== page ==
News of Thai media companies struggling to survive by tightening belts, downsizing organizations, laying employees off, and at worst, shutting down businesses have appeared frequently in business news sections for the last half decade.
In this difficult situation, the Thai press thereby would rather not take a risk that could exacerbate themselves further.
While mainstream media cannot fully report on these protests at this moment, sub-stream media particularly those on social media platforms have apparently taken over this duty. Thai people can acquire all the information raised at the demonstrations via live streams from Facebook fan pages of the rally organizers or accounts of individuals on the scene.
Disseminating information undermining the institution online is obviously against the Thai laws; however, unlike traditional media platforms, social media is difficult to be monitored and censored.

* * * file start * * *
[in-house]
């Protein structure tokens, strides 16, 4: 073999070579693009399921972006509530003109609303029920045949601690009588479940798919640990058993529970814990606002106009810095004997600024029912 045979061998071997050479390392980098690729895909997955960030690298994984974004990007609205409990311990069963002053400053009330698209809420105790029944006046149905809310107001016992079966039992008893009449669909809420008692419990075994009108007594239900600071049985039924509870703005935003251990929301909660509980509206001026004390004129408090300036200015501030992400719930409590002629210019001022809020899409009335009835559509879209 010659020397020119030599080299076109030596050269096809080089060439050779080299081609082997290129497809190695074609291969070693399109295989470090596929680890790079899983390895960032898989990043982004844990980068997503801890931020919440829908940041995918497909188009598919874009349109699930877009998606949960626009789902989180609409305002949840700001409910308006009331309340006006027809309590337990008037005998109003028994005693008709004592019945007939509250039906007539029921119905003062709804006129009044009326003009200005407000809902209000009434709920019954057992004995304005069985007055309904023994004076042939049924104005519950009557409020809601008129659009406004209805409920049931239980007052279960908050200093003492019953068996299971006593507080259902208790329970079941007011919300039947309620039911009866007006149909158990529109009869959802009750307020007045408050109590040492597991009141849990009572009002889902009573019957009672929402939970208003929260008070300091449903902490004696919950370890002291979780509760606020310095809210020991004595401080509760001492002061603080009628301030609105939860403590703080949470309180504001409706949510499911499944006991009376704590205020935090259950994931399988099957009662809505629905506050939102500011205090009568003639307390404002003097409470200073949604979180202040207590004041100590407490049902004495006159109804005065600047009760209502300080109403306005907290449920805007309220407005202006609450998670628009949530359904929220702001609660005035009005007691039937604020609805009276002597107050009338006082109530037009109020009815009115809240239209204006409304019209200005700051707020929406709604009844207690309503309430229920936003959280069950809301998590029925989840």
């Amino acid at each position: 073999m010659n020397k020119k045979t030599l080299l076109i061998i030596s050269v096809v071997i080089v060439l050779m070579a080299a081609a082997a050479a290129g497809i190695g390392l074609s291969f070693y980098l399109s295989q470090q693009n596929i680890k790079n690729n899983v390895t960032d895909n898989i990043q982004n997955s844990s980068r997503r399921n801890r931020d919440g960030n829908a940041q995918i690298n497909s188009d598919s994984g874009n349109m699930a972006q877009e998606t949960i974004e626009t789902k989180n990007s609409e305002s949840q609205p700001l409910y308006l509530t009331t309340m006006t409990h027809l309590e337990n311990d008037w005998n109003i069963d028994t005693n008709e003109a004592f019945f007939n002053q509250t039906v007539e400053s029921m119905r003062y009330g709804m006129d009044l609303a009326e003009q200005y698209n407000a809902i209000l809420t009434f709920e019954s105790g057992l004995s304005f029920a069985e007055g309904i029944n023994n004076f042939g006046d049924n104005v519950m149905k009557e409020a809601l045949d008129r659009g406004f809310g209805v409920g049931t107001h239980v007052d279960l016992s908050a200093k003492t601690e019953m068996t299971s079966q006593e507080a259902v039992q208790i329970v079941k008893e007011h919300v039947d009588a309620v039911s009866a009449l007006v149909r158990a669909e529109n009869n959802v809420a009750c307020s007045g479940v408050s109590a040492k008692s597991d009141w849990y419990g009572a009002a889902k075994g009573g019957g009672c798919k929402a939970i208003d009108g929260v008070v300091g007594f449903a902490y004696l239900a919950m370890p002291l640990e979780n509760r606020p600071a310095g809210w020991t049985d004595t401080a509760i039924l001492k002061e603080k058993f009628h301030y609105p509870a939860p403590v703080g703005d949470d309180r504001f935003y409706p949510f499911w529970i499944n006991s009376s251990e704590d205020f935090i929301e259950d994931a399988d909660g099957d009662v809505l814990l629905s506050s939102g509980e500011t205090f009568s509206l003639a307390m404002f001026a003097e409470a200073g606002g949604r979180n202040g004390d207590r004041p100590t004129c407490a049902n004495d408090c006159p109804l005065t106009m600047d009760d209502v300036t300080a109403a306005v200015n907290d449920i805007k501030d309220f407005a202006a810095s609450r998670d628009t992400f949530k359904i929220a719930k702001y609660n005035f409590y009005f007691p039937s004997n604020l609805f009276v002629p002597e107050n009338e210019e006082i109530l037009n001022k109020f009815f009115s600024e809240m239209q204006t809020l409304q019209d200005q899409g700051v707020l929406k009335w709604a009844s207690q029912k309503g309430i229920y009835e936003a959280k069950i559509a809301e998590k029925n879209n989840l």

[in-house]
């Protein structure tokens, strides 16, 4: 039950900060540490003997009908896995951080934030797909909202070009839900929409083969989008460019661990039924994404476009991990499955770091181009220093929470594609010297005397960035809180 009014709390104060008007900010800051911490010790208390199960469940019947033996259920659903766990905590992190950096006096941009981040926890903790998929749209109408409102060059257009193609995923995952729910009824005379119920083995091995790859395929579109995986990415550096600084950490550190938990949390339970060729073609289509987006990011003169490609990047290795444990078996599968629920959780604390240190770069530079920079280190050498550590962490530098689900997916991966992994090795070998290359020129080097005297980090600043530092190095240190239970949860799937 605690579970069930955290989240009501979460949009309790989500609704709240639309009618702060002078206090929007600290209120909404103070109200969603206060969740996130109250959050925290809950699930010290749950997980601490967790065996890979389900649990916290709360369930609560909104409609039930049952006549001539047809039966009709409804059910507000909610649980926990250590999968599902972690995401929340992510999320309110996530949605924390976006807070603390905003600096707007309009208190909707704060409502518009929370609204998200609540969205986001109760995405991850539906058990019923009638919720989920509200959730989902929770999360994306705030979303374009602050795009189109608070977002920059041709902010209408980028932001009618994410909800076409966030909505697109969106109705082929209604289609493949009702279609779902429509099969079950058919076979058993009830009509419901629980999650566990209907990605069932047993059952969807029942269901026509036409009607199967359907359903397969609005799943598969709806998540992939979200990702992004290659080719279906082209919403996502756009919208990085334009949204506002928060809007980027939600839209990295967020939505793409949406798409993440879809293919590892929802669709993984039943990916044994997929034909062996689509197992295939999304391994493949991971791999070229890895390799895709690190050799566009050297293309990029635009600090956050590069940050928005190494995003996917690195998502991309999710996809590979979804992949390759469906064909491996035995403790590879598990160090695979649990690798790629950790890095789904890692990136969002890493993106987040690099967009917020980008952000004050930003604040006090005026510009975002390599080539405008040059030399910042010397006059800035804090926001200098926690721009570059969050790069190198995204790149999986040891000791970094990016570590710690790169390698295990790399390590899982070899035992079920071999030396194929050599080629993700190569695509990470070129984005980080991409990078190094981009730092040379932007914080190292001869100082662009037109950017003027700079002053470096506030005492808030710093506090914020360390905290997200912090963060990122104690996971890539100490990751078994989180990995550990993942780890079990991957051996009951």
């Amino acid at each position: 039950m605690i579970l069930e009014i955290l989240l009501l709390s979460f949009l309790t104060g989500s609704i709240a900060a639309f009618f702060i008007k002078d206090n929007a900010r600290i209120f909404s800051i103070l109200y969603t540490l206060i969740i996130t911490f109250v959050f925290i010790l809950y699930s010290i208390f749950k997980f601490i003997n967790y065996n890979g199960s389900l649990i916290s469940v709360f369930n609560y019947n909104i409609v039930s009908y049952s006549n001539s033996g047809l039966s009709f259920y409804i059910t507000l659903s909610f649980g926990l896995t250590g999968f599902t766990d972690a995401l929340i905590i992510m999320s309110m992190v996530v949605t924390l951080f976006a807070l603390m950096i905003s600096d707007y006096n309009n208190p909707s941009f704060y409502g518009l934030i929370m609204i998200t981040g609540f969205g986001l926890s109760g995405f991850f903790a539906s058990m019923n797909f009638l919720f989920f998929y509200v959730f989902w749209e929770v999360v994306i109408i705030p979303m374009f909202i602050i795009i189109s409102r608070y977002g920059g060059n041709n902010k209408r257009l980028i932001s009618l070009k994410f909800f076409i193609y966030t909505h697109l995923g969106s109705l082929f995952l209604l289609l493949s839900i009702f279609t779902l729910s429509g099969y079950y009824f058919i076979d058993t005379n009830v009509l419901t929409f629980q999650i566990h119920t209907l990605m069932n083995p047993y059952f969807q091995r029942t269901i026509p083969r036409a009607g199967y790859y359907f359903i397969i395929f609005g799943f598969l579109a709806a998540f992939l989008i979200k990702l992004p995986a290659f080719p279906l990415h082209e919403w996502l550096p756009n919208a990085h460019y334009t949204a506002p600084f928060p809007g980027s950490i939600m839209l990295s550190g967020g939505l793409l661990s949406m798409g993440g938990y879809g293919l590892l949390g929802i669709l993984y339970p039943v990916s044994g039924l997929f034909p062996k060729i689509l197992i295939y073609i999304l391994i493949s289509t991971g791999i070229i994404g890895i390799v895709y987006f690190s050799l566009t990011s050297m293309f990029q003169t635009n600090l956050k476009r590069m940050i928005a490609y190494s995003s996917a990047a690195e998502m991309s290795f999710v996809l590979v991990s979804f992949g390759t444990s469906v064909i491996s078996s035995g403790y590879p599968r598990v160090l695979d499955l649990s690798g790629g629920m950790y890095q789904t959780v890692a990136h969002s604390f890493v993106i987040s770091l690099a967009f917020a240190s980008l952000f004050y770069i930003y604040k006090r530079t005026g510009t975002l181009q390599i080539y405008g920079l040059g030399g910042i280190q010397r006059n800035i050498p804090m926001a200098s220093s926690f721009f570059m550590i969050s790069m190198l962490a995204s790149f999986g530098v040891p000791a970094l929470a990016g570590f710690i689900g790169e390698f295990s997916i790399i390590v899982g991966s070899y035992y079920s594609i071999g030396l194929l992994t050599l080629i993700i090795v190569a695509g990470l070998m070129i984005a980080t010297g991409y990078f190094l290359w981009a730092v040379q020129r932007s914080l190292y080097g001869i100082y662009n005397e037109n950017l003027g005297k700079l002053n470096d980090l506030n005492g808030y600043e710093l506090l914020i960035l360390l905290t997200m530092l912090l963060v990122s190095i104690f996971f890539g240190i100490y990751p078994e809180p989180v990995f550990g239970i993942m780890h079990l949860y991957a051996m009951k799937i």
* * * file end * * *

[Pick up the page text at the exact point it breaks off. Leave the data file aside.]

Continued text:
The rise of social media has provided Thais with convenient access to news and information that could be undesirable to the regime as well as more space to express their opinions openly in spite of being illicit. No longer do they need to rely on mainstream media.
It cannot be denied that mainstream media has gradually been losing its status as the first-hand news provider to social media over the years.
“We have to try ‘pushing the limit’ to enhance space for rational discussion,” said Supalak. “It is time that the media mention issues of public interest. Media that do not speak to those issues may fall off the stage.”